[KB] Kenneth Burke: Rhetoric, Subjectivity, Postmodernism
Edappel8 at cs.com
Wed Dec 2 14:07:12 EST 2009
Since Bob's book has come up in recent posts, I'll call attention
to two things in and about it, one in passing, the other for current
discussion, if anyone's interested.
In passing, I like this insight Bob offered in his last post:
"But one of the distinctive things about Burke is that in virtually
every book he gives you a whole new method of interpretation. A method of
interpretation is a complex intellectual structure, and I don't think you
develop a new one without modifying some basic assumptions."
True---about the intriguing uniqueness of each of Burke's volumes.
But I tend to see a bit more coherence across the oeuvre than Bob does.
Maybe it's the difference between seeing the glass half full or half empty,
though I don't think so. We've been down this road before, so I'll let it go
Second, maybe I'm being picky here, but I'd want to temper something
Bob says on p. 200 of his tome. Quoting from an article by Maurice
Charland, Wess offers:
"[In contrast to] the tradition of rhetoric . . . Burke's theory is
different: 'identifications are rhetorical, for they are discursive effects
that induce human cooperation. They are also, however, logically prior to
persuasion. Indeed, humans are constituted in these characteristics; they
are essential to the 'nature' of a subject and form the basis for persuasive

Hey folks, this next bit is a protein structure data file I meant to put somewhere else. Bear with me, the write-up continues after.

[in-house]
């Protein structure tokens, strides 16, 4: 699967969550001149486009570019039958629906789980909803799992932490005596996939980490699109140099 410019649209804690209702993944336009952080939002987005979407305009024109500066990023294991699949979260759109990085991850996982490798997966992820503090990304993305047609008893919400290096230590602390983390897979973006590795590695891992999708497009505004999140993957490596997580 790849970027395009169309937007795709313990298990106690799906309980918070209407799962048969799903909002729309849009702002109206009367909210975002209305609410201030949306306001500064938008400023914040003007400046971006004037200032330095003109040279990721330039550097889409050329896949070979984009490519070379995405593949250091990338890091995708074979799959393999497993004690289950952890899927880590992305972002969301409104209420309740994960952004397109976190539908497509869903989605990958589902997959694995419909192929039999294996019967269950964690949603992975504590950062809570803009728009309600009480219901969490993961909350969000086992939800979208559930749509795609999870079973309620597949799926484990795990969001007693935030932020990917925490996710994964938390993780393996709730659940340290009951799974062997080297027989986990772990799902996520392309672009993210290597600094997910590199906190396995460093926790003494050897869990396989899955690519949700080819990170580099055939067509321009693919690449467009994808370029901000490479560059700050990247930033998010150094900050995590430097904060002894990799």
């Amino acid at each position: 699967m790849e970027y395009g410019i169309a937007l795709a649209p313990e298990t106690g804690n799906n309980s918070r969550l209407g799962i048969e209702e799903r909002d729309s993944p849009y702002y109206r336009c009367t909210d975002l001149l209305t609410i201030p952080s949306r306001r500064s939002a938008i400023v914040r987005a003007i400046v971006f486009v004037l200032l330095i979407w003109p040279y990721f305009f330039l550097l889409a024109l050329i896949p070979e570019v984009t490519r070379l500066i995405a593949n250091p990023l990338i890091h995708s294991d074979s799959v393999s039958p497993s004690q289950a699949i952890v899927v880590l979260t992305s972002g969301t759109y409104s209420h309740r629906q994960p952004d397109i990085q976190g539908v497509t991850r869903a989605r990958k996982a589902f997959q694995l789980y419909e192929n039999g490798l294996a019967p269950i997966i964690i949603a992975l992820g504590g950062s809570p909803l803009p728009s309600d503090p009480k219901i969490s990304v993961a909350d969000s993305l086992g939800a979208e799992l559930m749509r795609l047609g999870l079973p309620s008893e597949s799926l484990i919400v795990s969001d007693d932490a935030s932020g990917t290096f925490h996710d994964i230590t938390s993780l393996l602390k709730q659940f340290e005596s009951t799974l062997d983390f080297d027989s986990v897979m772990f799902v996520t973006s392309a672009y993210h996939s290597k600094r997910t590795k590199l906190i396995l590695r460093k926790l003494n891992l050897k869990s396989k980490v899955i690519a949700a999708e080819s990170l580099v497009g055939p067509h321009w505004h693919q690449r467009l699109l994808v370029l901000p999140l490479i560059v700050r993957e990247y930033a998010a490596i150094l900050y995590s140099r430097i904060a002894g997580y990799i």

appeals' (133-34). In RM, identification is the condition of persuasion:
[quoting Burke] 'You persuade a man [sic] only insofar as you can talk his
language by speech, gesture, tonality, order, image, attitude, idea, IDENTIFYING
your ways with his' (55). By constituting subjects as participants in a
distinctive culture, identifications on a sub- or unconscious level make
possible the activity of persuasion on a conscious level" (emphasis not added).
If you define "persuasion" as the conscious attempt to alter a
person's identifications, then this statement is surely currect. That's
traditional rhetorical theory at work, I do believe. However, I see Burke departing
from tradition here, and I don't think I'm alone in doing so. Recall his
description of himself as Froidoid, with, yes, emphasis on the unconscious as
well as the conscious, leading, I think, to Burke's famous set of linkages:
"By this route, something of the rhetorical motive comes to lurk in
every 'meaning,' however purely 'scientific' its pretensions. Wherever
there is persuasion, there is rhetoric. And wherever there is 'meaning,' there
is 'persuasion.'" (RM, p. 172).
Earlier in RM, Burke says:
"And often we must think of rhetoric not in terms of some one
particular address, but as a general BODY OF IDENTIFICATIONS that owe their
convincingness much more to trivial repetition and dull daily reinforcement than
to excpetional rhetorical skill" (p. 26, emphasis not added).
This latter passage fits well with contemporary definitions of
"ideology" and the quotidian route its inculcation assumes: a system of
discursive and nondiscursive representations and cultural practices that enable
persons to see and accept their society's values and hierarchal structure and
their appointed place in that hierarchal structure, and that argue for such
acceptance. (CRITICAL TERMS FOR LITERARY STUDY, Eds. Lentricchia and
McGlaughlin, pp. 306-20).
This may seem like a quibble, but I do think Burke's philosphy of
language posits the ubiquity of persuasive power in all symbolic action. We
ought not distinguish between rhetoric and persuasion.
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